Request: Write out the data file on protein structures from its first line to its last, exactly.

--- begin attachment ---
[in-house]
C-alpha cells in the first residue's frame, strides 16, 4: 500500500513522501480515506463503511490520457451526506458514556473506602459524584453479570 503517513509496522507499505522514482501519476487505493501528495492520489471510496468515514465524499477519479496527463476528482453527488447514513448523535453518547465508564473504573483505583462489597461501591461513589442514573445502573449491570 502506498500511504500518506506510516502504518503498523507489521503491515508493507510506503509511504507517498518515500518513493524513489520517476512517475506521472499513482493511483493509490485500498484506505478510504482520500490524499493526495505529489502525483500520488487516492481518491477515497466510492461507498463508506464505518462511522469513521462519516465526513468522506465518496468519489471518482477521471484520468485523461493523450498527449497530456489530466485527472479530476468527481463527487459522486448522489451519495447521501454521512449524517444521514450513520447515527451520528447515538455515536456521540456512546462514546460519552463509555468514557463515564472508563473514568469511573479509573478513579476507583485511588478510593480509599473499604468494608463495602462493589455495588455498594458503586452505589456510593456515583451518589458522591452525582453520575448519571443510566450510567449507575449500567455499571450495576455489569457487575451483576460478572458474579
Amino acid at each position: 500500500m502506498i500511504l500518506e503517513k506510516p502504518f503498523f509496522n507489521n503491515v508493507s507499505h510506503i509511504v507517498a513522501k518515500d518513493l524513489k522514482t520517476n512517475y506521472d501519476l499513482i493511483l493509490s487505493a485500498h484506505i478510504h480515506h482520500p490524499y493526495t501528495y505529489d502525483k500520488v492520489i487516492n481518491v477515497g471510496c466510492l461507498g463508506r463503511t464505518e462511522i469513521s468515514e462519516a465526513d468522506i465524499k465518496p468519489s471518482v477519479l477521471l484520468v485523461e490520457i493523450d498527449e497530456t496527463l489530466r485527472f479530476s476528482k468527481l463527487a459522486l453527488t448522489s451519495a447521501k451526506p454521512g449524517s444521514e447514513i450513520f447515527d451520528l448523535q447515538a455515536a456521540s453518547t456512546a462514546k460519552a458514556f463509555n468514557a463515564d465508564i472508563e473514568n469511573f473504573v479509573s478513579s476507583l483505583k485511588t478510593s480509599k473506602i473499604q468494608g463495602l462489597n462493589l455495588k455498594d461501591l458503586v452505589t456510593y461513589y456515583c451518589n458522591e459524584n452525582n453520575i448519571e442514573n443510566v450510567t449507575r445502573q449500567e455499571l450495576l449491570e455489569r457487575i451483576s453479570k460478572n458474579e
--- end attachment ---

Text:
[in-house]
C-alpha cells in the first residue's frame, strides 16, 4: 500500500513522501480515506463503511490520457451526506458514556473506602459524584453479570 503517513509496522507499505522514482501519476487505493501528495492520489471510496468515514465524499477519479496527463476528482453527488447514513448523535453518547465508564473504573483505583462489597461501591461513589442514573445502573449491570 502506498500511504500518506506510516502504518503498523507489521503491515508493507510506503509511504507517498518515500518513493524513489520517476512517475506521472499513482493511483493509490485500498484506505478510504482520500490524499493526495505529489502525483500520488487516492481518491477515497466510492461507498463508506464505518462511522469513521462519516465526513468522506465518496468519489471518482477521471484520468485523461493523450498527449497530456489530466485527472479530476468527481463527487459522486448522489451519495447521501454521512449524517444521514450513520447515527451520528447515538455515536456521540456512546462514546460519552463509555468514557463515564472508563473514568469511573479509573478513579476507583485511588478510593480509599473499604468494608463495602462493589455495588455498594458503586452505589456510593456515583451518589458522591452525582453520575448519571443510566450510567449507575449500567455499571450495576455489569457487575451483576460478572458474579
Amino acid at each position: 500500500m502506498i500511504l500518506e503517513k506510516p502504518f503498523f509496522n507489521n503491515v508493507s507499505h510506503i509511504v507517498a513522501k518515500d518513493l524513489k522514482t520517476n512517475y506521472d501519476l499513482i493511483l493509490s487505493a485500498h484506505i478510504h480515506h482520500p490524499y493526495t501528495y505529489d502525483k500520488v492520489i487516492n481518491v477515497g471510496c466510492l461507498g463508506r463503511t464505518e462511522i469513521s468515514e462519516a465526513d468522506i465524499k465518496p468519489s471518482v477519479l477521471l484520468v485523461e490520457i493523450d498527449e497530456t496527463l489530466r485527472f479530476s476528482k468527481l463527487a459522486l453527488t448522489s451519495a447521501k451526506p454521512g449524517s444521514e447514513i450513520f447515527d451520528l448523535q447515538a455515536a456521540s453518547t456512546a462514546k460519552a458514556f463509555n468514557a463515564d465508564i472508563e473514568n469511573f473504573v479509573s478513579s476507583l483505583k485511588t478510593s480509599k473506602i473499604q468494608g463495602l462489597n462493589l455495588k455498594d461501591l458503586v452505589t456510593y461513589y456515583c451518589n458522591e459524584n452525582n453520575i448519571e442514573n443510566v450510567t449507575r445502573q449500567e455499571l450495576l449491570e455489569r457487575i451483576s453479570k460478572n458474579e